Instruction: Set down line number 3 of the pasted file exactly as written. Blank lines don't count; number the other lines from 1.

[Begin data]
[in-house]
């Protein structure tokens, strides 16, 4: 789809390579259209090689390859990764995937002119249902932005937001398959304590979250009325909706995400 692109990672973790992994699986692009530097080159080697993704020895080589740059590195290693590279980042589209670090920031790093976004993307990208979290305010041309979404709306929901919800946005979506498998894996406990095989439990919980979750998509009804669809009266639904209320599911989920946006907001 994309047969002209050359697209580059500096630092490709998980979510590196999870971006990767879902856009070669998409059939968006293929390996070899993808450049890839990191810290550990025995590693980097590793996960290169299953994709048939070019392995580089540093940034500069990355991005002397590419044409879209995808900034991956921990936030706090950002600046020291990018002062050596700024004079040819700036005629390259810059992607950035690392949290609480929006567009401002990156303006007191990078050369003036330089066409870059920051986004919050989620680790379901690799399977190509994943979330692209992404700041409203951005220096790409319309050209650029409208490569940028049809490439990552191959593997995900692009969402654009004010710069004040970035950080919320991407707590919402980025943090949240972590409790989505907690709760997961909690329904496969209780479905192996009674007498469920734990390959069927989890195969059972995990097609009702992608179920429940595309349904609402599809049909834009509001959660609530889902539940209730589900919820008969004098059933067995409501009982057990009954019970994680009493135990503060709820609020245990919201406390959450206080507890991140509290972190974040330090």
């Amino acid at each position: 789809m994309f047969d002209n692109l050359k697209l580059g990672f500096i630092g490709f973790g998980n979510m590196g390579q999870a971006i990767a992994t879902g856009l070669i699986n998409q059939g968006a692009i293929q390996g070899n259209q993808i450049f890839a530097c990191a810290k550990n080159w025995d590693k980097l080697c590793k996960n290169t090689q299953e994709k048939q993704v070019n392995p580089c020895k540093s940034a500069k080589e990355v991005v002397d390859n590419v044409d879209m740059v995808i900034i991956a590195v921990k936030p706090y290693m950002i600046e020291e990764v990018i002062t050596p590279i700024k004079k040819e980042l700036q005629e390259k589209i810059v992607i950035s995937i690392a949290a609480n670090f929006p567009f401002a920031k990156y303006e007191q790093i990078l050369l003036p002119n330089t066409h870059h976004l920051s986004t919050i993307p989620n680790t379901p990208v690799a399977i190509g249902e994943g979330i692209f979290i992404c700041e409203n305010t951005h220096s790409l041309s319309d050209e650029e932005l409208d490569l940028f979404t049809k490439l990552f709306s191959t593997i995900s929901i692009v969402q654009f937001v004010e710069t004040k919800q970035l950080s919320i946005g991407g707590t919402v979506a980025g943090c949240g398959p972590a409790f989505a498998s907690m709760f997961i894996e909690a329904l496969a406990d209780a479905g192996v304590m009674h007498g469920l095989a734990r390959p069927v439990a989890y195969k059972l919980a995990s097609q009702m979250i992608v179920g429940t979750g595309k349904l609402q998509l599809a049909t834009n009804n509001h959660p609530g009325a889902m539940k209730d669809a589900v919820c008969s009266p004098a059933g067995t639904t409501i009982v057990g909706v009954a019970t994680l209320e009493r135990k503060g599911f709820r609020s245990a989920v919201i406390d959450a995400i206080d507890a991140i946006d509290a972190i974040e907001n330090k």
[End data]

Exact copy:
């Amino acid at each position: 789809m994309f047969d002209n692109l050359k697209l580059g990672f500096i630092g490709f973790g998980n979510m590196g390579q999870a971006i990767a992994t879902g856009l070669i699986n998409q059939g968006a692009i293929q390996g070899n259209q993808i450049f890839a530097c990191a810290k550990n080159w025995d590693k980097l080697c590793k996960n290169t090689q299953e994709k048939q993704v070019n392995p580089c020895k540093s940034a500069k080589e990355v991005v002397d390859n590419v044409d879209m740059v995808i900034i991956a590195v921990k936030p706090y290693m950002i600046e020291e990764v990018i002062t050596p590279i700024k004079k040819e980042l700036q005629e390259k589209i810059v992607i950035s995937i690392a949290a609480n670090f929006p567009f401002a920031k990156y303006e007191q790093i990078l050369l003036p002119n330089t066409h870059h976004l920051s986004t919050i993307p989620n680790t379901p990208v690799a399977i190509g249902e994943g979330i692209f979290i992404c700041e409203n305010t951005h220096s790409l041309s319309d050209e650029e932005l409208d490569l940028f979404t049809k490439l990552f709306s191959t593997i995900s929901i692009v969402q654009f937001v004010e710069t004040k919800q970035l950080s919320i946005g991407g707590t919402v979506a980025g943090c949240g398959p972590a409790f989505a498998s907690m709760f997961i894996e909690a329904l496969a406990d209780a479905g192996v304590m009674h007498g469920l095989a734990r390959p069927v439990a989890y195969k059972l919980a995990s097609q009702m979250i992608v179920g429940t979750g595309k349904l609402q998509l599809a049909t834009n009804n509001h959660p609530g009325a889902m539940k209730d669809a589900v919820c008969s009266p004098a059933g067995t639904t409501i009982v057990g909706v009954a019970t994680l209320e009493r135990k503060g599911f709820r609020s245990a989920v919201i406390d959450a995400i206080d507890a991140i946006d509290a972190i974040e907001n330090k």